As the city grew darker earlier this fall, the calls became more frequent.
Pedestrians were being hit by cars, trucks, SUVs — motor vehicles — more often after our clocks fell back in early November.
It wasn’t just Kamloops, it was throughout B.C. Many incidents were fatal, including one involving a woman fatally struck in a crosswalk at Sixth and Victoria Street.
Some blamed the earlier darkness, others blamed distracted drivers and distracted pedestrians.
ICBC’s numbers for pedestrian/motor vehicle crashes between 2007 and 2011 back up the argument that with darkness comes more danger for people out walking.
January saw 13 crashes (note ICBC doesn’t use the term accident or collision) in total for those four years. February and March dropped slightly, to nine and eight, respectively. April — when we’ve sprung ahead — fell to a low of two.
During May to August, the crashes ran between four and six per month. Those would be the peak months for pedestrians and joggers to be out enjoying the warmth and sunshine, so you’d think perhaps the statistics would be higher.
September and October saw the numbers creep up to eight and nine again,
And when the clocks have changed in November and December, 14 pedestrians were struck each month.
How much those numbers are related to daylight savings time changes versus the daylight simply being shorter is not known. If it is the time shift that’s part of the reason for the pedestrian strikes, you’d think the morning should be safer, as we gain light at that time.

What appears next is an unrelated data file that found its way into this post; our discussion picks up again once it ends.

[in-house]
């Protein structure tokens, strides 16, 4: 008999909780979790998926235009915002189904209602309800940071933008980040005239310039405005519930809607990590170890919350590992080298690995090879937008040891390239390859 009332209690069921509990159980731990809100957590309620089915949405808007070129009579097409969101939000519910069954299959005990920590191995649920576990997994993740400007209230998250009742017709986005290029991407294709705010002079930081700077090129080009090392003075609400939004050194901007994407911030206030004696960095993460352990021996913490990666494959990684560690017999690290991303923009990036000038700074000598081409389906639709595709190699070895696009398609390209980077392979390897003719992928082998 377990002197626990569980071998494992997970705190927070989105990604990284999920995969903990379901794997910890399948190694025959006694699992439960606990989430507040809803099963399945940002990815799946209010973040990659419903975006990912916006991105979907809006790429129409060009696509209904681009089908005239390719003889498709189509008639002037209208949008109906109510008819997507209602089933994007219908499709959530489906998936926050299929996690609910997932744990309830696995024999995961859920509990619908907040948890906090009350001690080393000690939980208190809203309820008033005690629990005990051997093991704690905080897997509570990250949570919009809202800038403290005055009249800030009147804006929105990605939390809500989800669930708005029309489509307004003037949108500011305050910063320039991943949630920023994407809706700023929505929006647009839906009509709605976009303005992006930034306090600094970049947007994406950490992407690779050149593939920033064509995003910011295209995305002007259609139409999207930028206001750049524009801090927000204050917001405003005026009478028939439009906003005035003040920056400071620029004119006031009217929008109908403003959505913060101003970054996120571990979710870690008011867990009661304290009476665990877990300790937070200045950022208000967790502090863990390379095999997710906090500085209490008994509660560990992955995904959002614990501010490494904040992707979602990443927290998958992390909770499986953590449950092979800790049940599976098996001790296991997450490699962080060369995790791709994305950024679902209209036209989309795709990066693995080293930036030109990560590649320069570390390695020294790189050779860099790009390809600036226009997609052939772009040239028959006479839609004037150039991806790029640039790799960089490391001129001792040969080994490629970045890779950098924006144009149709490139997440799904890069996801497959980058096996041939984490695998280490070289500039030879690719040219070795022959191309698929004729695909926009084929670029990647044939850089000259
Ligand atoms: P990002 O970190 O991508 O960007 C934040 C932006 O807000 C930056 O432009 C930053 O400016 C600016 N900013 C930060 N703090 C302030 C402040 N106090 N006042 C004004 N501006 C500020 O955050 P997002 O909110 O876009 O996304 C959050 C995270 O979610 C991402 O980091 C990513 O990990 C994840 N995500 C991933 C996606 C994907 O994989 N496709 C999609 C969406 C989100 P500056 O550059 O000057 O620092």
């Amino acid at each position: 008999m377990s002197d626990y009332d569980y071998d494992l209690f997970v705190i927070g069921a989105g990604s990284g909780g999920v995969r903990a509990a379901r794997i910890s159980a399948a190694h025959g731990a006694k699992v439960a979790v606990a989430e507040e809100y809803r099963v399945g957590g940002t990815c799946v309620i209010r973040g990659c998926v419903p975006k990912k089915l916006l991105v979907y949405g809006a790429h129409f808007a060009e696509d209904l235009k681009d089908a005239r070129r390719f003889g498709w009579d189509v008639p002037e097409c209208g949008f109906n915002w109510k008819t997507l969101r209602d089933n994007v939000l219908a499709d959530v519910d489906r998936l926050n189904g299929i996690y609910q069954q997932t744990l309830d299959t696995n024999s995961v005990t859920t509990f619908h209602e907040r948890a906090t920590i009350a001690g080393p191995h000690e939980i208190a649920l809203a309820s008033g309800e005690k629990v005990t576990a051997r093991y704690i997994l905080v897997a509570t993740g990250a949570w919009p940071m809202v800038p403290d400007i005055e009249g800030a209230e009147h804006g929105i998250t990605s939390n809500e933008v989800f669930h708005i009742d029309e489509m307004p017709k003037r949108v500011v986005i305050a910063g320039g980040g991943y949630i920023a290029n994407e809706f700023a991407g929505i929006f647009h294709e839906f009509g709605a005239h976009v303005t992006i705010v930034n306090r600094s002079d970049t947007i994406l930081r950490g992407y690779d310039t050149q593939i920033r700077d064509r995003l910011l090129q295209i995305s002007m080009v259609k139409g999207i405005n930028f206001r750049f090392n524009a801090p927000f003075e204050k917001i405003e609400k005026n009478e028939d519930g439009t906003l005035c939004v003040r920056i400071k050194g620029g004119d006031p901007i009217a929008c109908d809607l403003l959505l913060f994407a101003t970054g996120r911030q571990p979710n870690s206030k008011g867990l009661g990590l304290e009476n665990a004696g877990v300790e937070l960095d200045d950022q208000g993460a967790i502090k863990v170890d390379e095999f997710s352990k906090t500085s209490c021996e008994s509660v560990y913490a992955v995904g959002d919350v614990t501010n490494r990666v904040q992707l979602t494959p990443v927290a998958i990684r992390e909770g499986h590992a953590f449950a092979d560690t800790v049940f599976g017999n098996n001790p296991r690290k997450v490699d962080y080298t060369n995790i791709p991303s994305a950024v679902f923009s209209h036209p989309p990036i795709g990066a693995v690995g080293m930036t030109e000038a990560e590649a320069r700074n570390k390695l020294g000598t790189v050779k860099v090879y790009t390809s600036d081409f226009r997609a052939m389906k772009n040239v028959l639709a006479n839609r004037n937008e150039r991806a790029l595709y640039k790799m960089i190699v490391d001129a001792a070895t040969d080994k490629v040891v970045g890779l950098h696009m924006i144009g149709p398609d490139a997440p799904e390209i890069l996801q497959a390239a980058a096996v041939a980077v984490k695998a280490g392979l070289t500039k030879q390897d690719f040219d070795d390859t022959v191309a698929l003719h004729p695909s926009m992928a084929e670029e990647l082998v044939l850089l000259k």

ICBC’s stats didn’t show what time of day the crashes occurred. They did show that most of the crashes took place in the busiest parts of town: downtown and the North Shore market area. That’s natural, as that’s where people will be walking.
A study by U.S. National Safety Council researchers showed more pedestrians died during evening rush hour in November than October.
Another study, for the Ontario chief coroner’s office, looked at pedestrian deaths for the year 2010. It showed the most dangerous time to be out walking was between 2 and 10 p.m., especially between Monday to Friday, in January.
More than half the fatal pedestrian collisions occurred in twilight or darkness. Visibility was clear in 95 per cent of cases.
So when we adjust our clocks, we need to adjust our driving habits, too. Our brains are still on summer hours as winter kicks in, and we need to be aware of that and compensate for that.
Daylight savings time isn’t the only factor in pedestrian/motor vehicle collisions, but it’s one that can be reduced with more vigilance, particularly from the time when we fall back every year until we spring forward again.